the ape-man, brought his head within reach of Tarzan's blade.
Instantly a brown hand leaped forth and seized the mottled neck, and
another drove the heavy hunting knife to the hilt into the little brain.
Convulsively Histah shuddered and relaxed, tensed and relaxed again,
whipping and striking with his great body; but no longer sentient or
sensible. Histah was dead, but in his death throes he might easily
dispatch a dozen apes or men.
Quickly Tarzan seized Teeka and dragged her from the loosened embrace,
dropping her to the ground beneath, then he extricated the balu and
tossed it to its mother. Still Histah whipped about, clinging to the
ape-man; but after a dozen efforts Tarzan succeeded in wriggling free
and leaping to the ground out of range of the mighty battering of the
A circle of apes surrounded the scene of the battle; but the moment
that Tarzan broke safely from the enemy they turned silently away to
resume their interrupted feeding, and Teeka turned with them,
apparently forgetful of all but her balu and the fact that when the
interruption had occurred she just had discovered an ingeniously hidden
nest containing three perfectly good eggs.
Tarzan, equally indifferent to a battle that was over, merely cast a
parting glance at the still writhing body of Histah and wandered off
toward the little pool which served to water the tribe at this point.
Strangely, he did not give the victory cry over the vanquished Histah.
Why, he could not have told you, other than that to him Histah was not
an animal. He differed in some peculiar way from the other denizens of
the jungle. Tarzan only knew that he hated him.
At the pool Tarzan drank his fill and lay stretched upon the soft grass
beneath the shade of a tree. His mind reverted to the battle with
Histah, the snake. It seemed strange to him that Teeka should have
placed herself within the folds of the horrid monster. Why had she
done it? Why, indeed, had he? Teeka did not belong to him, nor did
Teeka's balu. They were both Taug's. Why then had he done this thing?
Histah was not food for him when he was dead. There seemed to Tarzan,
now that he gave the matter thought, no reason in the world why he
should have done the thing he did, and presently it occurred to him
that he had acted almost involuntarily, just as he had acted when he
had released the old Gomangani the previous evening.
What made him
For the time, that single thought dominated.Page 9
Very slowly the ape-man moved inward along the branch until he was directly above the panther.Page 24
His decision made, he set out in the direction of the German camp, no well-defined plan formulated; but with the general idea that once near the field of operations he might find an opportunity to harass the German command as he so well knew how to do.Page 30
"The last time I saw you you were in London in evening dress.Page 35
Moving slowly outward upon the two branches Tarzan swung Numa out so that he could not reach the bole of the tree with his raking talons, then he made the rope fast after drawing the lion clear of the ground, dropped his five pigskin sacks to earth and leaped down himself.Page 55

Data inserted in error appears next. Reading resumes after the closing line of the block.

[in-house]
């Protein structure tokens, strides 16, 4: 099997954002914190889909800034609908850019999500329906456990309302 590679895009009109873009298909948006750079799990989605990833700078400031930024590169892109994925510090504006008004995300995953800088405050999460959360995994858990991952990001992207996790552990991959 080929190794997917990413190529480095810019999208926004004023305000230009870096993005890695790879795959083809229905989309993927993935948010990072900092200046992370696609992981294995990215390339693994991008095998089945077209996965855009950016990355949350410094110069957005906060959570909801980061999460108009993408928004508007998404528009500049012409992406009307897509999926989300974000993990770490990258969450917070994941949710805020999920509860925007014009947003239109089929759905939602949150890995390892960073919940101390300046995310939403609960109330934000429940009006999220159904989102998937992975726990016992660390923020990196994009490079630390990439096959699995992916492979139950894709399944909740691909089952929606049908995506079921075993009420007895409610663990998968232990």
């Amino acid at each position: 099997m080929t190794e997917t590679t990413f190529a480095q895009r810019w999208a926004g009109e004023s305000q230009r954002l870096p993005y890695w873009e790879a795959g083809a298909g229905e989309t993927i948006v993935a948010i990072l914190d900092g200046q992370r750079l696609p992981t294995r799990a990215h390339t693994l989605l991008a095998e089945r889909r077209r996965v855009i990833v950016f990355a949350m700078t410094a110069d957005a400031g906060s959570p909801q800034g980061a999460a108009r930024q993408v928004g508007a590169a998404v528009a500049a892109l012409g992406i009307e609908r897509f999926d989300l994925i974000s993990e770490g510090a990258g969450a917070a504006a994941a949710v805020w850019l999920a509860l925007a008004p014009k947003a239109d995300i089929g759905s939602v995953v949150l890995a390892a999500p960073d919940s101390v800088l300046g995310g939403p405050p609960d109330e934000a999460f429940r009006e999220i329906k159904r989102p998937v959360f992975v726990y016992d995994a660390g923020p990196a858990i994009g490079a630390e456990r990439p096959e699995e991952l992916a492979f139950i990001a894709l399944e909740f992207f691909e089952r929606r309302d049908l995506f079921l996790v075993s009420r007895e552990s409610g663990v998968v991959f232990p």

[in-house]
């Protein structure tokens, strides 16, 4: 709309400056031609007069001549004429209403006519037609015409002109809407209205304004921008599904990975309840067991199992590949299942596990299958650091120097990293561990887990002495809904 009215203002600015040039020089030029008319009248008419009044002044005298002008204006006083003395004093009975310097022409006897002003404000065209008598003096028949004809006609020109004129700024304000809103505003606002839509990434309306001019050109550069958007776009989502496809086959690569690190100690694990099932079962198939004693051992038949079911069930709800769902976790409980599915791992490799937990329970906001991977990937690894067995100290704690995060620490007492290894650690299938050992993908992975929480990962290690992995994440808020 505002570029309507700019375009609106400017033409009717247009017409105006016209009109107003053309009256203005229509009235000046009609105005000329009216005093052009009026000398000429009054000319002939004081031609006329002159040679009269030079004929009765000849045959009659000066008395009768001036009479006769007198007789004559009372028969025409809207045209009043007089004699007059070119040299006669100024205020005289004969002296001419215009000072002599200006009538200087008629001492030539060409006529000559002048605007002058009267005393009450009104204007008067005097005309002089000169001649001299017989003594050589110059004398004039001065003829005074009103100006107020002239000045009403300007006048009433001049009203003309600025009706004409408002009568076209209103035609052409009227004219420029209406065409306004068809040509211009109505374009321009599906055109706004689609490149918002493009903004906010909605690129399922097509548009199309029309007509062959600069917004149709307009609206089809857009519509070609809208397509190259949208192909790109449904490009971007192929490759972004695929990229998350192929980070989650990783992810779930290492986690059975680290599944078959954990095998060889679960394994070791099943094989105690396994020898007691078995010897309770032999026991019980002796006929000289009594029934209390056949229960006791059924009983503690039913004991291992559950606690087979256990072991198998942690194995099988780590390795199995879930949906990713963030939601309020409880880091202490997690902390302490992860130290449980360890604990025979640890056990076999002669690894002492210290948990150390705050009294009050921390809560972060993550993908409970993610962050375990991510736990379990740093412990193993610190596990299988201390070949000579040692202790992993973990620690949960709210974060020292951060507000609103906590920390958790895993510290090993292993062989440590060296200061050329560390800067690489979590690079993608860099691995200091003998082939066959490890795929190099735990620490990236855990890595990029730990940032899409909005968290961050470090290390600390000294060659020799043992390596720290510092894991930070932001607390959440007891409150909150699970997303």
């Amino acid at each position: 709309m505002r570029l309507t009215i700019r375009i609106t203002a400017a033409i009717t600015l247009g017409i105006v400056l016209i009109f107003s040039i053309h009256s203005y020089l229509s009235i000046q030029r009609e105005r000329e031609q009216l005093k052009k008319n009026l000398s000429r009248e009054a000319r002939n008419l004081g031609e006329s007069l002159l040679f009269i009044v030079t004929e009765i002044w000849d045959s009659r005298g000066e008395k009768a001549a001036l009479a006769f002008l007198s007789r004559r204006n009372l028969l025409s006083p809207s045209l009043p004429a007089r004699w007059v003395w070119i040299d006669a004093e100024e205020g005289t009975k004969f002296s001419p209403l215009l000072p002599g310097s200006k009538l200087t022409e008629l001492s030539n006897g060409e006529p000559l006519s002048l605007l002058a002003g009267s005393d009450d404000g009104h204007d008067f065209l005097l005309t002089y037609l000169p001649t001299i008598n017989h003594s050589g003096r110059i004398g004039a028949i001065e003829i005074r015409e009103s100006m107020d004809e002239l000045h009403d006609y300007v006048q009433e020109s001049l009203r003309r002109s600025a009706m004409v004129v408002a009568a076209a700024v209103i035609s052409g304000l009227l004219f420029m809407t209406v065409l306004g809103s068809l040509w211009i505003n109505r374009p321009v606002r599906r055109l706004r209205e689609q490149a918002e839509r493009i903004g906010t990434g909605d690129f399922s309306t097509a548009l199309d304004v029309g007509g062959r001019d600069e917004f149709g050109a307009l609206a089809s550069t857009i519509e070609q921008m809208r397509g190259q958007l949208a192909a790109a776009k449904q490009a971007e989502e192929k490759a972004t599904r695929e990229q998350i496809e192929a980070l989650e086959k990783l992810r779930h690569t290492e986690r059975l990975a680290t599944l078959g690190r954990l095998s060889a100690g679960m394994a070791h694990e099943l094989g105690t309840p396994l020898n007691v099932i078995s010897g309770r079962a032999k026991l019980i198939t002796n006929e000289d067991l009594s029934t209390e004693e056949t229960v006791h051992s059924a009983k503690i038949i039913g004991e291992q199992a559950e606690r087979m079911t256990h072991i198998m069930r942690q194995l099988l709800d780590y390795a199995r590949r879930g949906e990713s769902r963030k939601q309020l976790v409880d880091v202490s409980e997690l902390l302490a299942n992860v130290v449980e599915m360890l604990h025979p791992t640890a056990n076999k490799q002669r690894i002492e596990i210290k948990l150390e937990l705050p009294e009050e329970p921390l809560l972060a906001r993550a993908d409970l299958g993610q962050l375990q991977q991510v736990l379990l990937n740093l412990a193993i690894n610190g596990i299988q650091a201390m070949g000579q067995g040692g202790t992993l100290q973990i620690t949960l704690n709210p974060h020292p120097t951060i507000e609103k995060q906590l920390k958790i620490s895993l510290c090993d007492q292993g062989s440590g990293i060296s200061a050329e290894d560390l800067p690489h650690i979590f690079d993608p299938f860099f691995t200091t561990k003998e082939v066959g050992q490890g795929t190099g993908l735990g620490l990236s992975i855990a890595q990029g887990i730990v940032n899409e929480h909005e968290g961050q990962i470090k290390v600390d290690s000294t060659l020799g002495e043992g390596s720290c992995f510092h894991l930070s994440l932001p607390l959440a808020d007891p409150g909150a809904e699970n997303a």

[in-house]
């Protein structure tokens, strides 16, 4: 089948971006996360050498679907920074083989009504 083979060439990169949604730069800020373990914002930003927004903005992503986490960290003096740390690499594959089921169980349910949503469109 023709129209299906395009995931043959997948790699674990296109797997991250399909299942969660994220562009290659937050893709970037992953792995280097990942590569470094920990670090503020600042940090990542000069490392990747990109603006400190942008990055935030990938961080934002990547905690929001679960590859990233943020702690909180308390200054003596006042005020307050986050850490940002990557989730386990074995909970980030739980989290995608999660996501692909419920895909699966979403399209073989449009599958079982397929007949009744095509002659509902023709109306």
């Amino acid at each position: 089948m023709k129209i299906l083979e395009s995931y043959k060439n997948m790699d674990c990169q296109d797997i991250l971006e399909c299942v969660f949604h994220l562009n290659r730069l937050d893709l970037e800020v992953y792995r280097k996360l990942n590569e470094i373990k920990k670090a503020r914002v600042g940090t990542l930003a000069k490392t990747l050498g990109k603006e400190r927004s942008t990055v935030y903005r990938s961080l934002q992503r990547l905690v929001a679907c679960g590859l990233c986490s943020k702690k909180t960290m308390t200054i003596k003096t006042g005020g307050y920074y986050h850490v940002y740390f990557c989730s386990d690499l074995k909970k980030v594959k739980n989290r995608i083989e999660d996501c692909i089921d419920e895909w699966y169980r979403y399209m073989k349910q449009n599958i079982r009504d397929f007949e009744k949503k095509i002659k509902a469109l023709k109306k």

"Why not?" he queried.Page 69
greatest woodcraft in the world could find none.Page 108
If she had been terrified before she was almost paralyzed with fear now as she saw Zu-tag and his apes turn toward the boma and approach her.Page 110
Zu-tag squatted upon a great branch close to the bole of the tree and by loosening the girl's arms from about his neck, indicated that she was to find a footing for herself and when she had done so, he turned toward her and pointed repeatedly at the open doorway of a hut upon the opposite side of the street below them.Page 118
Several times she attempted to press the point home into the cat's body, but on both occasions the fear of endangering the ape-man caused her.Page 156
I have been looking for you further toward the north.Page 187
Into this courtyard the prisoner was conducted, and as he entered it with the two guards he found himself in an opening which was bounded by the inner walls of the building.Page 192
"Then there is a man with you in the city?" asked the old woman.Page 194
"As you came through the forest you must have seen the monkeys and parrots and since you have entered the palace, how constantly these animals, and the lions, are used in the decorations.Page 199
The king knows that I am not like his other women.Page 208
An instant later a little child ran after the woman and so close did he run before the lion that the beast was forced to turn out of its way a step to avoid colliding with the little one.Page 225
" The black rolled terrified eyes toward the hangings at his side.Page 240
Himself without fear, he yet instinctively appreciated how terrified the girl must be.Page 242
" And so they moved to the side of the gorge beneath the shade of an overhanging rock and lay down in the hot sand to rest.Page 246
He did not see her again before she entered a plane and was borne away toward the east.